MA: I love that beauty can come from ugliness. That’s one of the things I strive for in my own work. Sometimes I can’t let a particular awful or confusing thing go until I have changed it for the better or given the world another way to look at it. I’ve written about the Indonesian Tsunami, the Terri Shiavo case, and other high-profile news items that upset me. It helps me process, I think, or helps me to write a better ending. Is this what motivates you, too? Do you ever take stories from the news and write about them?

DNT: I do. It isn’t always what motivates me, but it often is. My first full-length book, Capturing the Dead, is a collection of poems about the photographers the American Civil War. It was a direct reaction to the “War on Terror” and the /images that were, except for color, so similar to those taken by Brady, O’Sullivan and others so long ago. Every war became the same in my head. Every dead man, woman, child, horse became the same dead body. Every ruined house, the same house. I couldn’t let go or make sense of this war which was the same war (to me) and therefore endless. The same happened with the Katrina poems I wrote in 2005 and 2006 (which became the chapbook Days of Dark Miracles  in 2011). The horror of Katrina wasn’t that some new monster had arisen–although I think the media tried that angle. The horror was that the same old monster had risen again–poverty, racism, greed, and the foolish notion that we have some control over this planet. Yes, I do find myself writing about the news–new and old. But I think the impulse behind this need to address public pain and transmute it or translate it into art is the same impulse that drives what some have called my confessional poems. I don’t know that I try to turn these events–public and personal–into beauty, but I often discover the beauty that is inherent in all things, and this discovery, this uncovering, is what, for me, makes life livable.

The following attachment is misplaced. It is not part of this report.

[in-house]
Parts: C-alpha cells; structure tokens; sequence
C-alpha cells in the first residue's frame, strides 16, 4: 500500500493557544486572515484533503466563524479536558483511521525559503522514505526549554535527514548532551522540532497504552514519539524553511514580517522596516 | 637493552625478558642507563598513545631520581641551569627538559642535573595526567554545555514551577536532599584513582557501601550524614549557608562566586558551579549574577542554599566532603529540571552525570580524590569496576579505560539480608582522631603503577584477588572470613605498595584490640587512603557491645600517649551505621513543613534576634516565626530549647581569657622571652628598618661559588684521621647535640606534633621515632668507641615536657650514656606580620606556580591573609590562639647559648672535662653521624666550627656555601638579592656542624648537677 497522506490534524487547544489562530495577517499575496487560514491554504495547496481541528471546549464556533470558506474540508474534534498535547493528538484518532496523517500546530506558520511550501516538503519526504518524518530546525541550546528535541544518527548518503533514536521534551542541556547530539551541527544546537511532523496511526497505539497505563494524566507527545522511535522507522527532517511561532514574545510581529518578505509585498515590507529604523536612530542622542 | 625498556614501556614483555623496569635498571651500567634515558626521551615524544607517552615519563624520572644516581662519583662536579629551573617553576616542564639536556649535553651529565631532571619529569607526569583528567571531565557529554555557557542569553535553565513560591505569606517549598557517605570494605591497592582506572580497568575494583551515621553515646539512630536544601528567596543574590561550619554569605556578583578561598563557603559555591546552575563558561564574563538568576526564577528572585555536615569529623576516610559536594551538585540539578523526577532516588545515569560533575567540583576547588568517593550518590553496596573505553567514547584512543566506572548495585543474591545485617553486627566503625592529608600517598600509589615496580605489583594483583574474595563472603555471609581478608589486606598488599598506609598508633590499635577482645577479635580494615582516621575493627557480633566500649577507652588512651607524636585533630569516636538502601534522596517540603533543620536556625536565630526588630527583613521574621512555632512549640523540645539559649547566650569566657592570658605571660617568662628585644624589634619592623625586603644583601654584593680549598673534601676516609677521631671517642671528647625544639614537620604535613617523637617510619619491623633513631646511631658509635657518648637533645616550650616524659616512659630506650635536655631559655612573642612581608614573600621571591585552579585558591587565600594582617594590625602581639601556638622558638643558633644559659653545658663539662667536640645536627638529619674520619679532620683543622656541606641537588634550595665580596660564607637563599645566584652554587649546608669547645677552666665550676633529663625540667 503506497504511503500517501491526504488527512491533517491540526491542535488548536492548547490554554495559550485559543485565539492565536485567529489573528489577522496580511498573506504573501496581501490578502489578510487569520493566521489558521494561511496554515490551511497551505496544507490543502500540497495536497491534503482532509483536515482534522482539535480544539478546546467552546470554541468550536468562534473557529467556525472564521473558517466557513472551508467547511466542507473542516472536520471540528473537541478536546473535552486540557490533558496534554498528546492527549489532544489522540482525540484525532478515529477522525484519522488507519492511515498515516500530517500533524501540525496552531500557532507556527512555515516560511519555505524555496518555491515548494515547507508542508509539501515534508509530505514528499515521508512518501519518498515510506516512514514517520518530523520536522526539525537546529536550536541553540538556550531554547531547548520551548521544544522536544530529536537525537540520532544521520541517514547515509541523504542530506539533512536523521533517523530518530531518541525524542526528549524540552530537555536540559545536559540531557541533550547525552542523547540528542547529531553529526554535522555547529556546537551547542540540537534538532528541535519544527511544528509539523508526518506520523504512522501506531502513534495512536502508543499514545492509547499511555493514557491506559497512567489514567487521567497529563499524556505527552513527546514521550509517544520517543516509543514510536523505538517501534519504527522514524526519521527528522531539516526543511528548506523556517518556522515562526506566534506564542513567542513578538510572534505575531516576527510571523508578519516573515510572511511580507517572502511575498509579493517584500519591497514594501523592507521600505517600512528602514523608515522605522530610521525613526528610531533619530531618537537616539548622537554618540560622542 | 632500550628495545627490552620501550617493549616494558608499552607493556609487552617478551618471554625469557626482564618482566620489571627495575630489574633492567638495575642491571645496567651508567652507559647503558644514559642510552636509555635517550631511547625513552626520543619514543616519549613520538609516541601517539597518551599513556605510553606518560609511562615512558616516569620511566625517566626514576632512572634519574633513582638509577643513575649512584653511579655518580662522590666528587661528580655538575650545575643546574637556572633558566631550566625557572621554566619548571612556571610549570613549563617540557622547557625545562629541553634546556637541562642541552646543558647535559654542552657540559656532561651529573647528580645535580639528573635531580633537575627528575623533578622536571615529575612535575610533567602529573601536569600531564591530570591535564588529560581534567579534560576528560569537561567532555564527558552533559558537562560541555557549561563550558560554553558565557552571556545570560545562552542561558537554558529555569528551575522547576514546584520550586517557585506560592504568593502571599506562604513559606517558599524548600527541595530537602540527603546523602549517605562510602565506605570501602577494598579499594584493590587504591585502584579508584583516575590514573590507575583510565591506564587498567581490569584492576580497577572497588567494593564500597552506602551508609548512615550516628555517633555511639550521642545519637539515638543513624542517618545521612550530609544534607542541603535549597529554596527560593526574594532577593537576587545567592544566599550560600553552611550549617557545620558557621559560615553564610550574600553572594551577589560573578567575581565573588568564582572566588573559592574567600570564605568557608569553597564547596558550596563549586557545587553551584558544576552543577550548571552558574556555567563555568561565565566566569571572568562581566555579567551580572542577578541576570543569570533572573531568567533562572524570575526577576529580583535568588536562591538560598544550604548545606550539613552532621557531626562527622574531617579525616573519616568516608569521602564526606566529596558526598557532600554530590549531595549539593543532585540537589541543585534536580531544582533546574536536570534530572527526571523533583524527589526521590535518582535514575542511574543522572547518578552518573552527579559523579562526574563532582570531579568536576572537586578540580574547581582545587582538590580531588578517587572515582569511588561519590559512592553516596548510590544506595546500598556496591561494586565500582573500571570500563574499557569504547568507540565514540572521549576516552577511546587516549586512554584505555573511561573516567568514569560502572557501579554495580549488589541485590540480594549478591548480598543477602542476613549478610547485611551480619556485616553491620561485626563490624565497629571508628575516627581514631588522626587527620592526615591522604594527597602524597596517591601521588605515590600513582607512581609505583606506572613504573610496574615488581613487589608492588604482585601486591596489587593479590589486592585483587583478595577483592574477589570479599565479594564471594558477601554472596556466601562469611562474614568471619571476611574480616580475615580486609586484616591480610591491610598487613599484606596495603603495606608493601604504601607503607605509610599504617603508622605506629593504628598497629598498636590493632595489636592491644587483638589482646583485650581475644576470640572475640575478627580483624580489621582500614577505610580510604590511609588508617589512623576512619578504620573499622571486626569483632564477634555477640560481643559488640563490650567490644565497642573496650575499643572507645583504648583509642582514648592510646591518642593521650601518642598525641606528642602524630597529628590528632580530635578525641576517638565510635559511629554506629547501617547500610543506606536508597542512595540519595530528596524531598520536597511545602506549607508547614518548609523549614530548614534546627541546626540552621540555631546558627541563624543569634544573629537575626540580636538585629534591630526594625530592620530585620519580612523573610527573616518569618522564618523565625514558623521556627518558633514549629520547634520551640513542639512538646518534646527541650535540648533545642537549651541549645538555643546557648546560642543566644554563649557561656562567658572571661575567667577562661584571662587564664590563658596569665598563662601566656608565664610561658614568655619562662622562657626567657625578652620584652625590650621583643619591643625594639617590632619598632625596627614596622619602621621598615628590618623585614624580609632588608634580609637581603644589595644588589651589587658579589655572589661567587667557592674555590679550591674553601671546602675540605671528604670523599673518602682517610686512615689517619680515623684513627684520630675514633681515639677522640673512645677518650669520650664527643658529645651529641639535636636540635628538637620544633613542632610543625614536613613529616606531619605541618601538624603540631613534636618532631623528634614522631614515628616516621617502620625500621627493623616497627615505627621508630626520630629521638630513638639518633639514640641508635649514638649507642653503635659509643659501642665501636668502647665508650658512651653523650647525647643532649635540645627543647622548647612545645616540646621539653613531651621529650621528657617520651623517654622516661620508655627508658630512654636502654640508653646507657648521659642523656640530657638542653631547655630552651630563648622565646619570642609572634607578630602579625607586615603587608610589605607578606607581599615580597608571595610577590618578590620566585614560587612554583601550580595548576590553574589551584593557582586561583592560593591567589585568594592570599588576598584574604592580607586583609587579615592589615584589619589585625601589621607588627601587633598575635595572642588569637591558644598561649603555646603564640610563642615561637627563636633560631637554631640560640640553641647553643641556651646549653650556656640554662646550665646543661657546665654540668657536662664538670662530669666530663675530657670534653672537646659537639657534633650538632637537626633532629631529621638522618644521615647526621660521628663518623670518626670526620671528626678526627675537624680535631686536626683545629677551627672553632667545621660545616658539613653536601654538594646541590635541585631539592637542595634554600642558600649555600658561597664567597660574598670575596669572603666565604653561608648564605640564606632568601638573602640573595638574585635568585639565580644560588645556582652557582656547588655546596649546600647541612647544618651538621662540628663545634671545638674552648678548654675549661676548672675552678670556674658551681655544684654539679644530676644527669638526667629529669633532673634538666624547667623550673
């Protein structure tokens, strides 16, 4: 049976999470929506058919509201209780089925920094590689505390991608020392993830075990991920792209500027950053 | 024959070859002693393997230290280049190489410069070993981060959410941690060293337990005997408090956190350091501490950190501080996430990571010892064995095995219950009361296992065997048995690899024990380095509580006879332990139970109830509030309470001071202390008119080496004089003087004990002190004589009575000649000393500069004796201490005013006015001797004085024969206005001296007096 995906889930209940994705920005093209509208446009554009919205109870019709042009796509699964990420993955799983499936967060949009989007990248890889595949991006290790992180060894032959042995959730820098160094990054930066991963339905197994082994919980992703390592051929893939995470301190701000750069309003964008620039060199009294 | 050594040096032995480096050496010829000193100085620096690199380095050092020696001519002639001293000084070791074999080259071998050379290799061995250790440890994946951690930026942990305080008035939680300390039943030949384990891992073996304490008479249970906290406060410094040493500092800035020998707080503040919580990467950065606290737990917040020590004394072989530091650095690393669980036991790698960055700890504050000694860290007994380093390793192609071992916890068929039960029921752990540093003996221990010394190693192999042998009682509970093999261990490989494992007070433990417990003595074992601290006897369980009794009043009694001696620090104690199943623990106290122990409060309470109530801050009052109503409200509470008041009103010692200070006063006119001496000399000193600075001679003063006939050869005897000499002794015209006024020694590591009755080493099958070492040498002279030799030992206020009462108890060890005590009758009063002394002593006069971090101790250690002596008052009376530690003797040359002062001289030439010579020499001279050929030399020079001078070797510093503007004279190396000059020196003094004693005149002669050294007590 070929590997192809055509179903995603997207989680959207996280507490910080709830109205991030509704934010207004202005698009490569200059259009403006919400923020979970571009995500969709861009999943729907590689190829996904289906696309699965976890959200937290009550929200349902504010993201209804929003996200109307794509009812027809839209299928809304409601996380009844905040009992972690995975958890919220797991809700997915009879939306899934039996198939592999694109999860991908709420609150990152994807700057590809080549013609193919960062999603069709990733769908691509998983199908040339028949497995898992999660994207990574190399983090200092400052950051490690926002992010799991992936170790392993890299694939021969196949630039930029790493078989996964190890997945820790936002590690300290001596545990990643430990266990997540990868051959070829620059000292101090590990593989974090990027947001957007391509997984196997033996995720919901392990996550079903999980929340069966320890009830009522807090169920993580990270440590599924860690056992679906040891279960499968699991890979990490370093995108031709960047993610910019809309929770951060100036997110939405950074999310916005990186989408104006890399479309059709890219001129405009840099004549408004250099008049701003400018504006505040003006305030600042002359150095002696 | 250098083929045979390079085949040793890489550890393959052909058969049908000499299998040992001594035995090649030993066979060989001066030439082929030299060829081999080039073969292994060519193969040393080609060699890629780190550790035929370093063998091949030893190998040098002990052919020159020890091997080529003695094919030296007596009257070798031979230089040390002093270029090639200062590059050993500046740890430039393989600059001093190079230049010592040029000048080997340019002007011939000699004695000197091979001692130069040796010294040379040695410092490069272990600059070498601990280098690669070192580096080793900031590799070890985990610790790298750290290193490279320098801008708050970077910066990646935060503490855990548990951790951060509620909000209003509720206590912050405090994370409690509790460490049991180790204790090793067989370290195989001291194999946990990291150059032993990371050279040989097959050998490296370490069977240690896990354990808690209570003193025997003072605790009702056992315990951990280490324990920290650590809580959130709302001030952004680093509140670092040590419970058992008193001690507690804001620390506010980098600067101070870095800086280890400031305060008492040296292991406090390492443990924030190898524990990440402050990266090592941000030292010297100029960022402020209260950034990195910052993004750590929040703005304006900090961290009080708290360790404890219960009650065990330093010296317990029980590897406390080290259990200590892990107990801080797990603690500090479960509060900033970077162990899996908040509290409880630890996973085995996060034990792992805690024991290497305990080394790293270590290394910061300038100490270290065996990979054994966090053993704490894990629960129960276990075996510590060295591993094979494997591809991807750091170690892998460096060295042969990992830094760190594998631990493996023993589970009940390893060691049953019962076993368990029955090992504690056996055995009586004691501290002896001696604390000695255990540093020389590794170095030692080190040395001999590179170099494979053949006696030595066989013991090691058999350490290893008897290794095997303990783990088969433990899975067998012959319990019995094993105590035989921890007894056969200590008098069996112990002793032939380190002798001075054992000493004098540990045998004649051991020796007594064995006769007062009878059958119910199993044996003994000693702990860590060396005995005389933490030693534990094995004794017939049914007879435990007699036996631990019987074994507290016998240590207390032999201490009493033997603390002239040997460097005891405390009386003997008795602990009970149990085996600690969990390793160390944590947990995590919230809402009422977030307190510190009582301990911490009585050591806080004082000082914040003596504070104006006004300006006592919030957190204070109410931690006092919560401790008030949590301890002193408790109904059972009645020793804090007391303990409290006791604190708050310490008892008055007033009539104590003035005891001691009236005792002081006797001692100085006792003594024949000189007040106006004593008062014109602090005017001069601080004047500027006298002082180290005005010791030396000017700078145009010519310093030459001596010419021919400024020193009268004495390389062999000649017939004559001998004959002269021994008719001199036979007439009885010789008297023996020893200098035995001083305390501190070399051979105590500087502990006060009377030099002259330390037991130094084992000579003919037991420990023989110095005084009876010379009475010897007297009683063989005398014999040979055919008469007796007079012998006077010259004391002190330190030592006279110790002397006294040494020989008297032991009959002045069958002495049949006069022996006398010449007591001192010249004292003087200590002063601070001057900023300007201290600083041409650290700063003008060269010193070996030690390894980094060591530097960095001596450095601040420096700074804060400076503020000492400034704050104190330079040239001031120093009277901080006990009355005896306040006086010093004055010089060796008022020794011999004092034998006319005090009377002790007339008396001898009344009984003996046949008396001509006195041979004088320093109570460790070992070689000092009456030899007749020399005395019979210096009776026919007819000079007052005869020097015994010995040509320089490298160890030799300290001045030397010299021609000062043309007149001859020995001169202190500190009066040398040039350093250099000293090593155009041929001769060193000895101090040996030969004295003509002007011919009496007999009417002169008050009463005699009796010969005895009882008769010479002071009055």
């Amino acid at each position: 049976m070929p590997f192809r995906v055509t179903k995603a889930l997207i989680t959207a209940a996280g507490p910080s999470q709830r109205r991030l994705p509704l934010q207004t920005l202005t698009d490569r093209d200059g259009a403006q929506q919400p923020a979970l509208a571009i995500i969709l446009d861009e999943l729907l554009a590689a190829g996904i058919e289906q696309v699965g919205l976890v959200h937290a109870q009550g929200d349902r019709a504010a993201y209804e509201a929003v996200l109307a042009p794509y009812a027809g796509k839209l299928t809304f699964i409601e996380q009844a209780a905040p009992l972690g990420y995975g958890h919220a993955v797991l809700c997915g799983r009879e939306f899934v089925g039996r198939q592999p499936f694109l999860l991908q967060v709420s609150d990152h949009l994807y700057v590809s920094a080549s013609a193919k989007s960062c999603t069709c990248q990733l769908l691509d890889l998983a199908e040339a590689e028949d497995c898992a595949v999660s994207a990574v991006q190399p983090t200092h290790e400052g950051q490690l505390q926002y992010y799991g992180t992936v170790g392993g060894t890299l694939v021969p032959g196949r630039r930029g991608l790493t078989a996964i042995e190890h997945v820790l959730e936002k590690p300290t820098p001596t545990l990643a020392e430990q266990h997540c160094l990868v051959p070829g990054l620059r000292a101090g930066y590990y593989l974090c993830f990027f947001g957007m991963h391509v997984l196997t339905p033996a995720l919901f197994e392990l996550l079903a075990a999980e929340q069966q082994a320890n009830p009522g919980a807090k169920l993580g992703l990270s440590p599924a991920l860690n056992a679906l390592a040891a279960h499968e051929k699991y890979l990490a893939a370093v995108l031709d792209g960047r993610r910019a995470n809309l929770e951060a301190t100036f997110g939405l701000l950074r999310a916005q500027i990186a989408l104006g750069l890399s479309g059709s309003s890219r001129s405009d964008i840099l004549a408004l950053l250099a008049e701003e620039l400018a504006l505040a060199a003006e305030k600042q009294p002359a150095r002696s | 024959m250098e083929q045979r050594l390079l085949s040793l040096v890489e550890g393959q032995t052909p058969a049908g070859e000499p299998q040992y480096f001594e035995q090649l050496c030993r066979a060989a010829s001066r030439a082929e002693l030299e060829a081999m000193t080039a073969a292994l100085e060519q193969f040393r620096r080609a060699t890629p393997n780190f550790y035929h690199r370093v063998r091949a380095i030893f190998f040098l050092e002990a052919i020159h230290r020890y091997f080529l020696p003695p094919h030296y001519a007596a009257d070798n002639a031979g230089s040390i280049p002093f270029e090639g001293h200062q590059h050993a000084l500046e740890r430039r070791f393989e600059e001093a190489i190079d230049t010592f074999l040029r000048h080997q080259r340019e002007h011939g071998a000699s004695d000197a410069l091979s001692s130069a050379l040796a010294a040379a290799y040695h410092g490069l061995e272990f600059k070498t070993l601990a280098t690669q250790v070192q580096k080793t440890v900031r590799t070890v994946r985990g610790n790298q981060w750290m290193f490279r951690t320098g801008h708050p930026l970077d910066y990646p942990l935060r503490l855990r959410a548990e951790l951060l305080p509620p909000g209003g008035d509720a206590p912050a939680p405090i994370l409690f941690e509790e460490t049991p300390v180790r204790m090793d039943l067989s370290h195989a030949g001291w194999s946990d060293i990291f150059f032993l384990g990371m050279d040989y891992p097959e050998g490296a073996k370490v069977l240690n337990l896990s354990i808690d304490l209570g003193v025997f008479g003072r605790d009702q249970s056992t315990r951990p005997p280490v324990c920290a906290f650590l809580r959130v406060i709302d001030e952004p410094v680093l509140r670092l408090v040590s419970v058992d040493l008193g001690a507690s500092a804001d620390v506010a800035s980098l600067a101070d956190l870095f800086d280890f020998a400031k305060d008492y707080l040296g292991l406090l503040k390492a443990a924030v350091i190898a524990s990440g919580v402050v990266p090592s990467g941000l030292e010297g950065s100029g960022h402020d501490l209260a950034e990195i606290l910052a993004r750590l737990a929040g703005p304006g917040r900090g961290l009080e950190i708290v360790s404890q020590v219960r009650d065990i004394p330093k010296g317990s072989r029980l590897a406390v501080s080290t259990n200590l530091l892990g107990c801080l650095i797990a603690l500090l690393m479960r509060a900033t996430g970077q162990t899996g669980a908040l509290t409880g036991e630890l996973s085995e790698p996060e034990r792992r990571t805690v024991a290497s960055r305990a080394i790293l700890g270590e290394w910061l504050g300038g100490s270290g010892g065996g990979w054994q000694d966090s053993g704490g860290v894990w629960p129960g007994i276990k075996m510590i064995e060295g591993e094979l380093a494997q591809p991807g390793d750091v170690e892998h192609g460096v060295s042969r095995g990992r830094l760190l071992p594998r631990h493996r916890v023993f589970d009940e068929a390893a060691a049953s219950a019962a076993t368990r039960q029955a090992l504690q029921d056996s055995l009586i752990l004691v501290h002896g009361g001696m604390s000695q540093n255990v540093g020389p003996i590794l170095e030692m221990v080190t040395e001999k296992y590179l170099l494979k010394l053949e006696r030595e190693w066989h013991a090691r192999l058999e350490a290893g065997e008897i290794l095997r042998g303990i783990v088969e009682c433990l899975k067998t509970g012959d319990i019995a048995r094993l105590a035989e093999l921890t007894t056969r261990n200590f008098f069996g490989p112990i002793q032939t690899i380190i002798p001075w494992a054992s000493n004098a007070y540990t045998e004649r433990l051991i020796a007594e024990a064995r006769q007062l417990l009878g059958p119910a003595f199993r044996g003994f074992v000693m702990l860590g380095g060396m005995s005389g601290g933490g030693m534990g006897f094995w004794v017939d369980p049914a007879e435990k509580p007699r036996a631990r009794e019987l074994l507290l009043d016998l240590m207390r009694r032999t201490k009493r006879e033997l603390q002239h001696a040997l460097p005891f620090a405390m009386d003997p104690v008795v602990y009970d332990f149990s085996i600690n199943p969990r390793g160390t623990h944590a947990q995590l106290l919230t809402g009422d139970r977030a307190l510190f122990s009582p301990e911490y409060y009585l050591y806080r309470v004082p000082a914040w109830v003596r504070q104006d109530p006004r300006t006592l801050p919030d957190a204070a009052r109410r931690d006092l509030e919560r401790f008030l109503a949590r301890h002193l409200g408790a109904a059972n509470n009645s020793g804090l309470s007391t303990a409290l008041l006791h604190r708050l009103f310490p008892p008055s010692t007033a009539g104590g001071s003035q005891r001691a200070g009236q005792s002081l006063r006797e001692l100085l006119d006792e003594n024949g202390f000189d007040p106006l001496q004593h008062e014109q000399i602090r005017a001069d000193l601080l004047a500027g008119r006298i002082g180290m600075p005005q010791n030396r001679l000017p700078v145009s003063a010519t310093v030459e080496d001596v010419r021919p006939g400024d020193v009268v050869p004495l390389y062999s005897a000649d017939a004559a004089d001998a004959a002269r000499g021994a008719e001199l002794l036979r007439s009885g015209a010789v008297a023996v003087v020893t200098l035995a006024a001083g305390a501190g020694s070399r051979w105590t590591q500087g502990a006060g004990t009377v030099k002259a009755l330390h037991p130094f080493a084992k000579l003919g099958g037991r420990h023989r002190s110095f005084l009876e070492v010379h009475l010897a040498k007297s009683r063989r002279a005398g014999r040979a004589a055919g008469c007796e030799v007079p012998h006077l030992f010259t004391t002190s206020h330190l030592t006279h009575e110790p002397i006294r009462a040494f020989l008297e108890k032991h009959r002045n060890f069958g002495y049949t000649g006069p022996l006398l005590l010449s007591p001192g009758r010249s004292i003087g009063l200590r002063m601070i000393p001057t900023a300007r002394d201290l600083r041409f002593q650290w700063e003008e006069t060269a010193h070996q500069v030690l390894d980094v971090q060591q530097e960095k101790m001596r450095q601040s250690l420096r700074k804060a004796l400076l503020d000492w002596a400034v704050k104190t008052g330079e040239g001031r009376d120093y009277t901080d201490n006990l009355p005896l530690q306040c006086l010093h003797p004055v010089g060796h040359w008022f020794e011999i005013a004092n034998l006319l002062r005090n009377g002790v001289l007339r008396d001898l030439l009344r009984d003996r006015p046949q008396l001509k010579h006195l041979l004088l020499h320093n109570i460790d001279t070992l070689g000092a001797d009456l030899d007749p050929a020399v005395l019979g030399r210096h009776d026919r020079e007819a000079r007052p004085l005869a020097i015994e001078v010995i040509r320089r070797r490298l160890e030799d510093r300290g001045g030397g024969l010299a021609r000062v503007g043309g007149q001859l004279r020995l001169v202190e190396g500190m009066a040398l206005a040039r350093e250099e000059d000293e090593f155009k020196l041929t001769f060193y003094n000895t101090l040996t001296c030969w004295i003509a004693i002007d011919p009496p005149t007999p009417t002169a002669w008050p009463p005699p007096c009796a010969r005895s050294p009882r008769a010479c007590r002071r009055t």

MA: I’m fascinated by the ways in which art and the written word combine to make an even greater collaborative object. What did you think of the photo collage chosen to illustrate your poem?